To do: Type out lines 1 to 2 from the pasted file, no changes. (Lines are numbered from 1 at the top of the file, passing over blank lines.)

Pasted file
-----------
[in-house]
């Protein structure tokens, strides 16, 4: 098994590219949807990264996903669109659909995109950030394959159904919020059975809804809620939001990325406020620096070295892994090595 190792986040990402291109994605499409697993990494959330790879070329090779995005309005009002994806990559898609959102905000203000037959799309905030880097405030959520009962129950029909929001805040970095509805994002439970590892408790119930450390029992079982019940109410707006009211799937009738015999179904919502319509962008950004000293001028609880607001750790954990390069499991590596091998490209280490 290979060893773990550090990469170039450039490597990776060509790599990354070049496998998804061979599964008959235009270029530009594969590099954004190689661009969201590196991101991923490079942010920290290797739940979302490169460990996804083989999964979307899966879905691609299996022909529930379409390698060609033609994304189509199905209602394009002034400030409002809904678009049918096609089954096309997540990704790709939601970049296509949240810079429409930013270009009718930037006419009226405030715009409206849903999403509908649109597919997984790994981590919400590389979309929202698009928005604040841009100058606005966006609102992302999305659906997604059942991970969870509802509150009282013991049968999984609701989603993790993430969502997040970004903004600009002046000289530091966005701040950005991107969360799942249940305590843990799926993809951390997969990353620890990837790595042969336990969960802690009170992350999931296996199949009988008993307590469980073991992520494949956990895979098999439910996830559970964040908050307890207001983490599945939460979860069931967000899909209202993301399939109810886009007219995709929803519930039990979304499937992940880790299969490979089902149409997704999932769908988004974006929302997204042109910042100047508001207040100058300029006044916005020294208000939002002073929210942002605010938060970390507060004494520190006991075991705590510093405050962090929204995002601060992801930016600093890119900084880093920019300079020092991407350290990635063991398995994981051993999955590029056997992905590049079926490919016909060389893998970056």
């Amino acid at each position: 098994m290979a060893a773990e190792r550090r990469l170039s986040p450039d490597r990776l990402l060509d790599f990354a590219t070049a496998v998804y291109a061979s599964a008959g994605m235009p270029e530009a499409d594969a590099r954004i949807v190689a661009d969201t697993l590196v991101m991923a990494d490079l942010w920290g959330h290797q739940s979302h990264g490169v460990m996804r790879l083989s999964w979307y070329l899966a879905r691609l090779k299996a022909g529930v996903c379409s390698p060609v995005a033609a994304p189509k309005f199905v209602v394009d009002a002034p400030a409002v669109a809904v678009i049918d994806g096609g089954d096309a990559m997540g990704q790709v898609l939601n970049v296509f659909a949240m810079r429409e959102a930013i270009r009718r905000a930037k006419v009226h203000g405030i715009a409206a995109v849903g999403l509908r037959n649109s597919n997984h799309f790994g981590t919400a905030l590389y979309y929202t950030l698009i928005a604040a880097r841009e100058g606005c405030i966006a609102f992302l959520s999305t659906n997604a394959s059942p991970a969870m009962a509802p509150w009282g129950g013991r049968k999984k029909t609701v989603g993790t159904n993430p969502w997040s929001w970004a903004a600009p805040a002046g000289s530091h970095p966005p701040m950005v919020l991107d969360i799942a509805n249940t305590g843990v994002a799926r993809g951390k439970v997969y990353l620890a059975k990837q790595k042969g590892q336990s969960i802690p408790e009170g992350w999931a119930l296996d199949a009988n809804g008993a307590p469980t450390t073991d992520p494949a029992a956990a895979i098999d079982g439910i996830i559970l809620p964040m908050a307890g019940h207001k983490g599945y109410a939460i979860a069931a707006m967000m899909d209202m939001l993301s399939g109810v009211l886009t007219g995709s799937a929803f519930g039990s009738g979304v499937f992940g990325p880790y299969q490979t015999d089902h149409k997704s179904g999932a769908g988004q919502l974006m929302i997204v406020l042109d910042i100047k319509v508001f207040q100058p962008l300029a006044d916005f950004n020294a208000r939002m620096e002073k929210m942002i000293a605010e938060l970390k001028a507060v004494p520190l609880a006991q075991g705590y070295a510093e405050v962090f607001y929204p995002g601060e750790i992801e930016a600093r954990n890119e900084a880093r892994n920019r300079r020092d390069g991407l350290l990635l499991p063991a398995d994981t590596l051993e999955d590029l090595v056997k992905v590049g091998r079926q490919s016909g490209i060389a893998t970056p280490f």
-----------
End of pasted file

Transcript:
[in-house]
């Protein structure tokens, strides 16, 4: 098994590219949807990264996903669109659909995109950030394959159904919020059975809804809620939001990325406020620096070295892994090595 190792986040990402291109994605499409697993990494959330790879070329090779995005309005009002994806990559898609959102905000203000037959799309905030880097405030959520009962129950029909929001805040970095509805994002439970590892408790119930450390029992079982019940109410707006009211799937009738015999179904919502319509962008950004000293001028609880607001750790954990390069499991590596091998490209280490 290979060893773990550090990469170039450039490597990776060509790599990354070049496998998804061979599964008959235009270029530009594969590099954004190689661009969201590196991101991923490079942010920290290797739940979302490169460990996804083989999964979307899966879905691609299996022909529930379409390698060609033609994304189509199905209602394009002034400030409002809904678009049918096609089954096309997540990704790709939601970049296509949240810079429409930013270009009718930037006419009226405030715009409206849903999403509908649109597919997984790994981590919400590389979309929202698009928005604040841009100058606005966006609102992302999305659906997604059942991970969870509802509150009282013991049968999984609701989603993790993430969502997040970004903004600009002046000289530091966005701040950005991107969360799942249940305590843990799926993809951390997969990353620890990837790595042969336990969960802690009170992350999931296996199949009988008993307590469980073991992520494949956990895979098999439910996830559970964040908050307890207001983490599945939460979860069931967000899909209202993301399939109810886009007219995709929803519930039990979304499937992940880790299969490979089902149409997704999932769908988004974006929302997204042109910042100047508001207040100058300029006044916005020294208000939002002073929210942002605010938060970390507060004494520190006991075991705590510093405050962090929204995002601060992801930016600093890119900084880093920019300079020092991407350290990635063991398995994981051993999955590029056997992905590049079926490919016909060389893998970056």